A review of the new pedestrian garden bridge in Bangkok
Could this repurposed railway bridge be a catalyst for future urban regeneration projects?
Hello from Ho Chi Minh City. I’ve just returned from a trip to Hanoi, where the opening of the first metro line has been further delayed until later this year. It’s already one of the slowest construction times for a new metro, so the new delays are pushing it further down the table.
There are two lines under construction, and I visited some of the stations of both lines. I will post a report about the Hanoi Metro next week.
This week’s feature article is a guest post by Greg from The Bangkok Podcast. I’m hoping to have more guest posts in the future to expand city coverage, and to also give me time out when I am visiting cities for article research.
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Chao Phraya Sky Park – Bangkok’s pedestrian garden bridge across the Chao Phraya River
Bangkok made world news in the last month with the opening of a new park on a bridge of an abandoned railway project.
Recycling old buildings and industrial infrastructure is not common in Southeast Asia, and new city parks are a rarity, so no wonder it was newsworthy. I’m hopeful that this project will provide inspiration for other cities.
Singapore is the leading regional example (of course) of repurposing an old railway. The Green Corridor is a walking path along the old Singapore-KL railway line.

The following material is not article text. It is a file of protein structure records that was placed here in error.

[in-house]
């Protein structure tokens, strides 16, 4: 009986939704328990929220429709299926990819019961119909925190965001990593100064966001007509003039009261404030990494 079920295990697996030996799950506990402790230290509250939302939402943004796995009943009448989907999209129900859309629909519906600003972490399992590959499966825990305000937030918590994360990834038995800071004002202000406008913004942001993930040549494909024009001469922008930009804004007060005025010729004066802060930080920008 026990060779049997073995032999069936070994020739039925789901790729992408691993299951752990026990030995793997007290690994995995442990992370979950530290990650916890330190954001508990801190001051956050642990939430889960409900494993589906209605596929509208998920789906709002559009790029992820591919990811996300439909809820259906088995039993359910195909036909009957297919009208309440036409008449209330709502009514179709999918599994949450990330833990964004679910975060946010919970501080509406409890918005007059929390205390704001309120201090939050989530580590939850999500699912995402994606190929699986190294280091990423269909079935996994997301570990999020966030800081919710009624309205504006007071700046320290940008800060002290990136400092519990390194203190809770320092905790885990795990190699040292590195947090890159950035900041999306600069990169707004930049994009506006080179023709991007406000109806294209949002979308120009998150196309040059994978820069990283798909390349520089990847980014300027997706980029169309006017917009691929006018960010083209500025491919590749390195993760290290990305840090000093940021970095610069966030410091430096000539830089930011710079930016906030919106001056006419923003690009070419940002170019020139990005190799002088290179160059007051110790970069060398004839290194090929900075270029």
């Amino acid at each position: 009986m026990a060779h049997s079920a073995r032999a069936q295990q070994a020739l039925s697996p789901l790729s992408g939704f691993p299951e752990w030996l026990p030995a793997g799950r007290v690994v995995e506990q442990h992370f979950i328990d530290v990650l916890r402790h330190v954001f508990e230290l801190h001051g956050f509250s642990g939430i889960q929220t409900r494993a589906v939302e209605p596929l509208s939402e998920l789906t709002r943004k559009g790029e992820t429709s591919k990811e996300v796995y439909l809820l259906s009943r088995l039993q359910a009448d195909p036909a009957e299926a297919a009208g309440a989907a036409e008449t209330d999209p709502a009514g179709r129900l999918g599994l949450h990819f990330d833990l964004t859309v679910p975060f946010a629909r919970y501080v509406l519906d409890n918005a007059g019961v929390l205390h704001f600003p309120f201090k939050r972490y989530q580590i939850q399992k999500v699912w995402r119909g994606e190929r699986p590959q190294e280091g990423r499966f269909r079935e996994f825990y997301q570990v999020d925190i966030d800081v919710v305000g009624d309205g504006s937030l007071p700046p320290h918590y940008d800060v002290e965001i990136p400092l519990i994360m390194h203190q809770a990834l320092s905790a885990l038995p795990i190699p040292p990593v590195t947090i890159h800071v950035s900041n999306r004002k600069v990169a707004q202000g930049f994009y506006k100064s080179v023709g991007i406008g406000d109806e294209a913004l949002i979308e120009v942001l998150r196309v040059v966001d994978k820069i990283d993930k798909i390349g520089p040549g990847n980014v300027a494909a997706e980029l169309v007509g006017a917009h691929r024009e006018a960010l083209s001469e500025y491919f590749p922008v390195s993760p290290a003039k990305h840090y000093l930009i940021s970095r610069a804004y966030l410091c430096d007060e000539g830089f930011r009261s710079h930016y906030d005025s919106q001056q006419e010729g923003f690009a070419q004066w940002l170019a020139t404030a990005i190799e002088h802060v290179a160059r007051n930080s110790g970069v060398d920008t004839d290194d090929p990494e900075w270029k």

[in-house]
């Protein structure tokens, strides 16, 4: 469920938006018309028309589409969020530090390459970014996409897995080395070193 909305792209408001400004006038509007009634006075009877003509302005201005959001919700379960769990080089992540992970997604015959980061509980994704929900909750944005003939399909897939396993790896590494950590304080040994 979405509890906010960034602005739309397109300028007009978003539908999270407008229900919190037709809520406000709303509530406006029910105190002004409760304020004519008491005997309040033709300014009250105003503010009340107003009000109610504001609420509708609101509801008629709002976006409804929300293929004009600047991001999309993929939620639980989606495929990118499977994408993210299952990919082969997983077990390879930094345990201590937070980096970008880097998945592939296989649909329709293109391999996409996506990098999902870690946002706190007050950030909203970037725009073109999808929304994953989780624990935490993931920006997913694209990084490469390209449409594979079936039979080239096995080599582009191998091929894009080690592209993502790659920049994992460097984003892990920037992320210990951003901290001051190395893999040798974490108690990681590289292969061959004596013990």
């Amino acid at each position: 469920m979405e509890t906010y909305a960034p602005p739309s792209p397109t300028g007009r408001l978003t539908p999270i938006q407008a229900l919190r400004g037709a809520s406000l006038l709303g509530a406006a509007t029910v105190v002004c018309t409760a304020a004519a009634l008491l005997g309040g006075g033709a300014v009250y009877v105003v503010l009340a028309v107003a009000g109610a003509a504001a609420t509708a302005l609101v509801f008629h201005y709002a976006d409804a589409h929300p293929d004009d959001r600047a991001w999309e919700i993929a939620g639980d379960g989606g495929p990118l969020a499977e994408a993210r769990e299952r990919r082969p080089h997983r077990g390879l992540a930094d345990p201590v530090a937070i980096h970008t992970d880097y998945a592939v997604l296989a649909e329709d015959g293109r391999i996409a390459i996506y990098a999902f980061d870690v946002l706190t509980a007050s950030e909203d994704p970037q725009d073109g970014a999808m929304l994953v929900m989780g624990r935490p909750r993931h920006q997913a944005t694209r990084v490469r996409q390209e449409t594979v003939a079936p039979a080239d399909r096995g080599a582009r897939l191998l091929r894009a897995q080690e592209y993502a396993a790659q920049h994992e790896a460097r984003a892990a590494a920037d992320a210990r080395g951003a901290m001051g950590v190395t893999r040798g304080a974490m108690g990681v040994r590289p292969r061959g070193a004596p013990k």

Bangkok should also take notice of this for when deciding what to do with its old railway lines. The current Bangkok railway station at Hua Lamphong is set to be replaced with the new Bang Sue station to the north of the city. This will create a corridor where the line between the two stations run.
There will eventually be a commuter railway here, but it is not known if it’s elevated or underground. This would be a good opportunity to make a new walking and cycling path on this route. The ultimate dream would be to then connect it to a new park at the railway land at Makkasan.
It’s not just disused railways that have a potential second life either. After seeing the urban regeneration projects of Seoul, I now look at elevated roadways and neglected canals and wonder if they too can be transformed.
As I don’t know when I will be able to visit Bangkok next, I got someone who is more familiar with the city to do a review of the new sky park. Read the article here:
Southeast Asia Railways
As the pandemic has made clear, a healthy, prosperous future will depend on the development of the kinds of density that encourage strong social infrastructure.
“Compared with its neighbors, the Philippines has been a laggard in terms of sustaining Chinese investments.”
“Villas and architectural works built before 1954 in Hanoi will not be licensed for renovation and repair in the near future.”
Having just visited Hanoi this week I saw many old villas that have been modified to the point of badly damaging the original structure. Hopefully what remains can be more appropriately restored.
“People in Vietnam’s Southeast region are spending millions of Dong to turn their houses into bird nest farms that use loud noises to attract the birds, disrupting the rural peace and quiet. Authorities have been struggling to steer this practice towards a more sustainable direction.”
I’ve seen these bird nest farms in provincial Malaysian cities, in Kampot in Cambodia, and they are now popping up around Vietnam as well. This should be classified as an agricultural business and should not be allowed in city centres.
Hanoi made the New York Times this week for the world’s first gold-plated hotel.